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Select Board signs off on rezoning which could create 800 new housing units

The intersection of Beacon Street and Harvard Street. Photo by Zoe Zekos
August 15, 2023  Updated November 12, 2023 at 12:11 p.m.

Brookline’s Select Board signed off on a two-part proposal (pdf) Tuesday night which would rezone Harvard Street and the town’s existing multi-family districts. The plan is meant to comply with the state’s MBTA Communities Act, which requires 177 cities and towns to relax zoning rules for multifamily housing near transit stations.

The plan developed by town staff would make it easier for developers to build multifamily housing on most of Harvard Street, and town planners say it would lead to the construction of around 800 new housing units, 120 of which would be affordable.

Importantly, the plan mandates first-floor retail along central sections of the corridor, and includes a financial incentive for developers to keep using the ground floor for commercial uses along the rest of the street.

The other piece of the “consensus” proposal is what’s being called the “M-District+” option. That includes rezoning many existing multifamily districts (or “M-Districts”) to comply with the MBTA Communities Act. However, because those districts are already heavily built out, it’s not likely that rezoning them will lead to much, if any, new housing being built.

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The “plus” piece of that plan involves re-zoning a Brookline Housing Authority property and a small neighborhood known as “Emerald Island,” which planners say would likely lead to the development of a couple hundred new housing units.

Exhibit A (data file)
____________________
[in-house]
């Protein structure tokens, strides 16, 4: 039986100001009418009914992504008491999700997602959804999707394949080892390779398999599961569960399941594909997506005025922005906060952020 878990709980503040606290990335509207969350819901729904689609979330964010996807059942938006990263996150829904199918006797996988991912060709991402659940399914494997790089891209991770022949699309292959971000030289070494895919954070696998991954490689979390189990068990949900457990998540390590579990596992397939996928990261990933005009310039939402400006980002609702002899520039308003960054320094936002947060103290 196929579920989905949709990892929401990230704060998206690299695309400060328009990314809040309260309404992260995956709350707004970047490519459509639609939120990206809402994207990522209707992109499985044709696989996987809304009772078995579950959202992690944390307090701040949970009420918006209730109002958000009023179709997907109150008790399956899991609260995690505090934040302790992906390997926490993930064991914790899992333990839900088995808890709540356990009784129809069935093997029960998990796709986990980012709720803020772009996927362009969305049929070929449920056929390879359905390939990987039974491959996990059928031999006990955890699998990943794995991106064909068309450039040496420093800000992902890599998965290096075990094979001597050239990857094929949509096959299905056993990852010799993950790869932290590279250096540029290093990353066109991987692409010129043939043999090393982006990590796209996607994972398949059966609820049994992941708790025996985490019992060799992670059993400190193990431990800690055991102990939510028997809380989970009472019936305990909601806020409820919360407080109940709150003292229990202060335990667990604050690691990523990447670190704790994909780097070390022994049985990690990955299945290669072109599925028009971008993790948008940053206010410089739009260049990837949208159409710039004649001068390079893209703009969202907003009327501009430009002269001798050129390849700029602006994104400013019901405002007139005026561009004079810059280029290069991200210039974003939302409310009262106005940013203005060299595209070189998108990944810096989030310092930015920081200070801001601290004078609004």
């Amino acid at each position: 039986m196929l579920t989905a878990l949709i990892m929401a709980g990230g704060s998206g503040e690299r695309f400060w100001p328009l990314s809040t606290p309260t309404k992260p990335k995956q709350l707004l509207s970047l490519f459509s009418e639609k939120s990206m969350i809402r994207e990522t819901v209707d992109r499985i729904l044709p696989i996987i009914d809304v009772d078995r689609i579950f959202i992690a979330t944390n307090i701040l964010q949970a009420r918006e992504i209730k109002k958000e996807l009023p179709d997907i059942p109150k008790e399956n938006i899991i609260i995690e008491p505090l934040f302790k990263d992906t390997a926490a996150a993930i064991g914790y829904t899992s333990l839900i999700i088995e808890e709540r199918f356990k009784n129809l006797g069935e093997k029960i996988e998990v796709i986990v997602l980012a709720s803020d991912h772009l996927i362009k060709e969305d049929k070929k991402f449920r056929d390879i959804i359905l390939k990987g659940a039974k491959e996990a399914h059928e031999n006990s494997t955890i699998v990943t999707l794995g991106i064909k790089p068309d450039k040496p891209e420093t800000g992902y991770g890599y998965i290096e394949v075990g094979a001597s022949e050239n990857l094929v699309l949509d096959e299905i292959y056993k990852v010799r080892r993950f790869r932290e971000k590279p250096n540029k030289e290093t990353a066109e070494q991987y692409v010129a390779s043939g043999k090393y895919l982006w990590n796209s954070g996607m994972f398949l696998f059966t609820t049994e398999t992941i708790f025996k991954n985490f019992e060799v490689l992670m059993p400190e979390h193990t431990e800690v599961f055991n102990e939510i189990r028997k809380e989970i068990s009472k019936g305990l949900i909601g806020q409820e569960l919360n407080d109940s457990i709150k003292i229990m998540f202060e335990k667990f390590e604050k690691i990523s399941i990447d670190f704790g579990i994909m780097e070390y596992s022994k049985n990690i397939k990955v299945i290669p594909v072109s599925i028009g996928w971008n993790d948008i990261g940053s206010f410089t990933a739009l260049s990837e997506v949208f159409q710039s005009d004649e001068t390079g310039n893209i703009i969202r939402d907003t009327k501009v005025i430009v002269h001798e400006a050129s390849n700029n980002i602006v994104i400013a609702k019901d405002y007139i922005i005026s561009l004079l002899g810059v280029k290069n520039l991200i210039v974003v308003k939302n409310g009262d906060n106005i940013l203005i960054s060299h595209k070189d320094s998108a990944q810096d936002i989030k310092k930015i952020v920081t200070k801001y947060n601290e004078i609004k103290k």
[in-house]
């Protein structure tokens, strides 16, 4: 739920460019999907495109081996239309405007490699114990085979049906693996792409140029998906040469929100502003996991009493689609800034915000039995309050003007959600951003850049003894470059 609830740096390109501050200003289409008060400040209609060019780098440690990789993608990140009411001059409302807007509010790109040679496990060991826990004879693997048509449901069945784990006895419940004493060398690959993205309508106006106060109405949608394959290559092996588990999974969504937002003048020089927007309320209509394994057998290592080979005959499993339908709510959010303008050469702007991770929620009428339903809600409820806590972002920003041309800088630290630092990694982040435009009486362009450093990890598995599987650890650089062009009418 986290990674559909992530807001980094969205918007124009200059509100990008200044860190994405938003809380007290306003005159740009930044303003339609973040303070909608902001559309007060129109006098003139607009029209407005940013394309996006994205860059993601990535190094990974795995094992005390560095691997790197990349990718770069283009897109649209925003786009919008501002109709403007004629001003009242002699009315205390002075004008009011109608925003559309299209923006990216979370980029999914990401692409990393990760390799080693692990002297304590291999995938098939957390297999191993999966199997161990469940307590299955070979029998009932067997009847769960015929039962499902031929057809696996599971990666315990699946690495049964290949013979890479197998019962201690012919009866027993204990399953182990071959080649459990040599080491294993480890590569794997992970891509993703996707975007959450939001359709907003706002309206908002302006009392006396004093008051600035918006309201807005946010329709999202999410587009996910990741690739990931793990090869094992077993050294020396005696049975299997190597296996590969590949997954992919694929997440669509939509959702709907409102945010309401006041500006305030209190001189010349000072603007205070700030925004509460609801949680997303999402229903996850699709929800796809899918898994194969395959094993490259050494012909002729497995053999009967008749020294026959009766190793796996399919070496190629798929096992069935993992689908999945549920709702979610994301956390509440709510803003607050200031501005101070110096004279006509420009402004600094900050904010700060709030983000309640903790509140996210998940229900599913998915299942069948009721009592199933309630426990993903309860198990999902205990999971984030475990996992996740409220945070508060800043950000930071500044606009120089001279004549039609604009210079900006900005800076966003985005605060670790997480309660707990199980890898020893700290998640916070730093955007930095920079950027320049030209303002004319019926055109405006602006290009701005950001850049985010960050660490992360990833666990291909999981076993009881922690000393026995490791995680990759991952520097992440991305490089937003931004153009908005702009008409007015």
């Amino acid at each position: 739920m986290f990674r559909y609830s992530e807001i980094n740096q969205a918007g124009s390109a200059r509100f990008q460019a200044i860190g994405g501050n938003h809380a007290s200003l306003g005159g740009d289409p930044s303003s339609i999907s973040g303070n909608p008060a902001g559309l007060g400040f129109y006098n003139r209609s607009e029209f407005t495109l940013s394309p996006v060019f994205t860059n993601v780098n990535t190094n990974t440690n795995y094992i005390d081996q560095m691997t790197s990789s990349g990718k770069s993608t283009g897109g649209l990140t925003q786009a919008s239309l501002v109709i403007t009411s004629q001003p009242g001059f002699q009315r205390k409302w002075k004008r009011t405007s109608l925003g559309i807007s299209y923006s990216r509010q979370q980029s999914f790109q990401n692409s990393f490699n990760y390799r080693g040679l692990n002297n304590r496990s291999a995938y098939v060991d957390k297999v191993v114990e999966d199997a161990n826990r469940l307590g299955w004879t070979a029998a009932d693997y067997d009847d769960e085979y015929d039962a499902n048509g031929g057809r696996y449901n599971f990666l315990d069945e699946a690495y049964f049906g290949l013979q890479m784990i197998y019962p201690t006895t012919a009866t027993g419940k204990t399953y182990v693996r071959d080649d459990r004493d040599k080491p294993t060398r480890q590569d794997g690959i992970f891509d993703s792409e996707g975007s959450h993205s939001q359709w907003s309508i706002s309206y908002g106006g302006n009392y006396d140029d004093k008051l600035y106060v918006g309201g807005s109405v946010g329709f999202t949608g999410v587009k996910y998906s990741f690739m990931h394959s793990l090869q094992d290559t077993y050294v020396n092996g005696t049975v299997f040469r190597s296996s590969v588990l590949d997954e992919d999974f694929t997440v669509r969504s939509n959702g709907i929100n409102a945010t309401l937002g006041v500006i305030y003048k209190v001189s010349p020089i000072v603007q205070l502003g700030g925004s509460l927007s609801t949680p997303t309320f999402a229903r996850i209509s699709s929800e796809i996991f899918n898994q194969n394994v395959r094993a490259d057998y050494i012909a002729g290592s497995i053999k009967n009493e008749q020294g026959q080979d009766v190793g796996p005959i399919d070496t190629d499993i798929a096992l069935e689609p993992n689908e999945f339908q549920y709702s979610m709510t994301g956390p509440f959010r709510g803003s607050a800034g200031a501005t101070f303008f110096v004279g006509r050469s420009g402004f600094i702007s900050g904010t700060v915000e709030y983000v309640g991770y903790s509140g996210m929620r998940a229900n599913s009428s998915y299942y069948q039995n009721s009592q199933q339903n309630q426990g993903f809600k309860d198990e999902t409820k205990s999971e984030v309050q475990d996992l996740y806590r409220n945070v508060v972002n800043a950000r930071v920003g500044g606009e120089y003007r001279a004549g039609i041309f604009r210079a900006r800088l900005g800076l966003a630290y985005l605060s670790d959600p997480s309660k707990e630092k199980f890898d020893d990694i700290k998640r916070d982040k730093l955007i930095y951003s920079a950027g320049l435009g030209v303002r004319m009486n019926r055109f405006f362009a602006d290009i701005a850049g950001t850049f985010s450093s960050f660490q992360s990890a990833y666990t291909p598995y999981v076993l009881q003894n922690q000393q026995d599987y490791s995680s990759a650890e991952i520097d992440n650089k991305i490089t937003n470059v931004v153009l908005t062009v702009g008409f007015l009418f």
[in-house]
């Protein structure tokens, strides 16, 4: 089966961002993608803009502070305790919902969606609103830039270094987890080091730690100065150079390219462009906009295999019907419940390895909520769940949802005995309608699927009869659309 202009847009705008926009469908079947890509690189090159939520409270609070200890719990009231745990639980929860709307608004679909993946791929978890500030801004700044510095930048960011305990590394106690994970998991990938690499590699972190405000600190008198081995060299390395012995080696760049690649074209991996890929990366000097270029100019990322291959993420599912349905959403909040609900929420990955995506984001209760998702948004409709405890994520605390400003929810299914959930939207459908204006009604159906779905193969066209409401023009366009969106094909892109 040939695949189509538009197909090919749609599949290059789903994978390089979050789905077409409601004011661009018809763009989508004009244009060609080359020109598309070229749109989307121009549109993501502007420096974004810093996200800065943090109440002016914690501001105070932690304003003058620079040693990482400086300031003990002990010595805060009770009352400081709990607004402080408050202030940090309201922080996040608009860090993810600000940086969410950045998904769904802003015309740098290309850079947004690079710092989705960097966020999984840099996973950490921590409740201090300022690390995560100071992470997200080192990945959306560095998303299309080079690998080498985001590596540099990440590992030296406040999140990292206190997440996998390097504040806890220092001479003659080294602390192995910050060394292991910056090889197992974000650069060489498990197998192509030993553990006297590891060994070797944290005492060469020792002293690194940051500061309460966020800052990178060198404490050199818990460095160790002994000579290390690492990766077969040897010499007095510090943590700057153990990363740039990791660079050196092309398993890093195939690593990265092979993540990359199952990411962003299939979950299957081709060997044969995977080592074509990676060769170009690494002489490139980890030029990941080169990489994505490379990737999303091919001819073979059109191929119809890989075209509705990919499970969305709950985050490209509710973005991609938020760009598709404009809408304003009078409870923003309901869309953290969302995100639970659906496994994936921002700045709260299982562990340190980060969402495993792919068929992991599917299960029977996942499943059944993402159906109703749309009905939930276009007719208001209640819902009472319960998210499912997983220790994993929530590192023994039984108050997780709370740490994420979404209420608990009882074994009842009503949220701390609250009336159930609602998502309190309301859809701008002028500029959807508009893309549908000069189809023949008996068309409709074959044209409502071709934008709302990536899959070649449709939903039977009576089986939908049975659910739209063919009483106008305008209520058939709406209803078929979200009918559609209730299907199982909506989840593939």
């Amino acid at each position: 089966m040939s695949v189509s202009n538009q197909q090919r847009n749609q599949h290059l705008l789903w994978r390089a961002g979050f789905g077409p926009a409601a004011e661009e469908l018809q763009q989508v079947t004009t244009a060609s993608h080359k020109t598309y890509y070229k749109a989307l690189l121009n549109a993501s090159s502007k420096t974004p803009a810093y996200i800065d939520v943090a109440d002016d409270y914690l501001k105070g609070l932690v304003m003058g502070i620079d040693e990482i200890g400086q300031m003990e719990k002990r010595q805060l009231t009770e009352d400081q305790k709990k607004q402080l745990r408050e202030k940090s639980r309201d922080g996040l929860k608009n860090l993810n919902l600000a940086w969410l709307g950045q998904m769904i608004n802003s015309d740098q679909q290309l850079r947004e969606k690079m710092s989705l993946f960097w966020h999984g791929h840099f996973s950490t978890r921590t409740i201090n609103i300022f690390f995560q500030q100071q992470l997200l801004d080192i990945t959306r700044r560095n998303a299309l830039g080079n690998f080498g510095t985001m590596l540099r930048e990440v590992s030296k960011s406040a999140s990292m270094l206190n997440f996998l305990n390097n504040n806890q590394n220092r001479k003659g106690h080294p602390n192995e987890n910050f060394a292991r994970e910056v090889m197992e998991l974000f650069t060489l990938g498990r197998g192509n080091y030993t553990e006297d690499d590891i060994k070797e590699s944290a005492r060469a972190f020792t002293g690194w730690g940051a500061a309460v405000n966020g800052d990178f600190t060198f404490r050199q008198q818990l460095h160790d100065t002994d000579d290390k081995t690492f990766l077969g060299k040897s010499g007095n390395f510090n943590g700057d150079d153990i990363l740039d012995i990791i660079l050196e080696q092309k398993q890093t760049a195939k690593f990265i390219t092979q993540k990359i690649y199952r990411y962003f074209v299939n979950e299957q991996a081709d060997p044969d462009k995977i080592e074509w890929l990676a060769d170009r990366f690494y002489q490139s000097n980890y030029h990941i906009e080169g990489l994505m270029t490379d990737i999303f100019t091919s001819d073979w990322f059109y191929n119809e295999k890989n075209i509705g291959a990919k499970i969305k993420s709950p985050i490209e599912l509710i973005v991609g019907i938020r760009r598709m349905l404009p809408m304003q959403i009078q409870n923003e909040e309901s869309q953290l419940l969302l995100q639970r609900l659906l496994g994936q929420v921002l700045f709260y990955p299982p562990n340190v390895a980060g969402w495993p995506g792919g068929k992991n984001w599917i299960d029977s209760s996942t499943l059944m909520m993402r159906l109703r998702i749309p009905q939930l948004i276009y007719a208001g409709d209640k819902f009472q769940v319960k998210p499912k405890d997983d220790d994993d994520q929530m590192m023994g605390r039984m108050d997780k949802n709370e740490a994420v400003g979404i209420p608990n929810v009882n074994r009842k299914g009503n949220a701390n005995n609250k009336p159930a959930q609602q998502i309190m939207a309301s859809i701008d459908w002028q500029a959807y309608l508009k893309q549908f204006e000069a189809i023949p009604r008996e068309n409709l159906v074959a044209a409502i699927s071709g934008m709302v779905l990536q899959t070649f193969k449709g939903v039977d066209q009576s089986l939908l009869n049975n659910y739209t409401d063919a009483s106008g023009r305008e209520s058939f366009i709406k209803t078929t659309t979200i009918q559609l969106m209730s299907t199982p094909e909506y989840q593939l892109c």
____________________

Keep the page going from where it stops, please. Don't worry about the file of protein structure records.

Click here to read our previous coverage of the consensus plan.

Blending the two plans “gives us the opportunity to get what we want out of Harvard Street, which is more commercial [space], much more affordable housing and the type of transit-oriented experience we’re looking for,” said Select Board member Paul Warren at Tuesday’s meeting. “I think that’s a win all around.”

The consensus plan came about after months of work by the town’s planning department and a committee of volunteers created by the Select Board.

It now heads to a pre-Town Meeting review process, which will see it scrutinized by the town’s Advisory Committee and other town boards, before a likely final vote by Town Meeting in November or December.

The consensus plan requires a two-thirds vote at Town Meeting, which is a high bar for a contentious issue such as the development of multifamily housing.

Select Board member John VanScoyoc said he thinks passing it would be a “tall hill to climb,” and that many Town Meeting members still have concerns about the Harvard Street portion of the plan. He voted against the consensus plan, making the tally 4-1.

The town is proposing that if the consensus plan fails, Town Meeting members vote on a “fallback option” of just the M-District+ plan, which would meet the requirements of the MBTA Communities Act on its own.

State law requires Brookline to come up with a plan to comply by December 31. If Town Meeting fails to approve one, the town is at risk of losing state funding for housing and infrastructure projects.

CorrectionThis story has been updated to accurately describe the estimated number of  units which could result from the M-District+ option.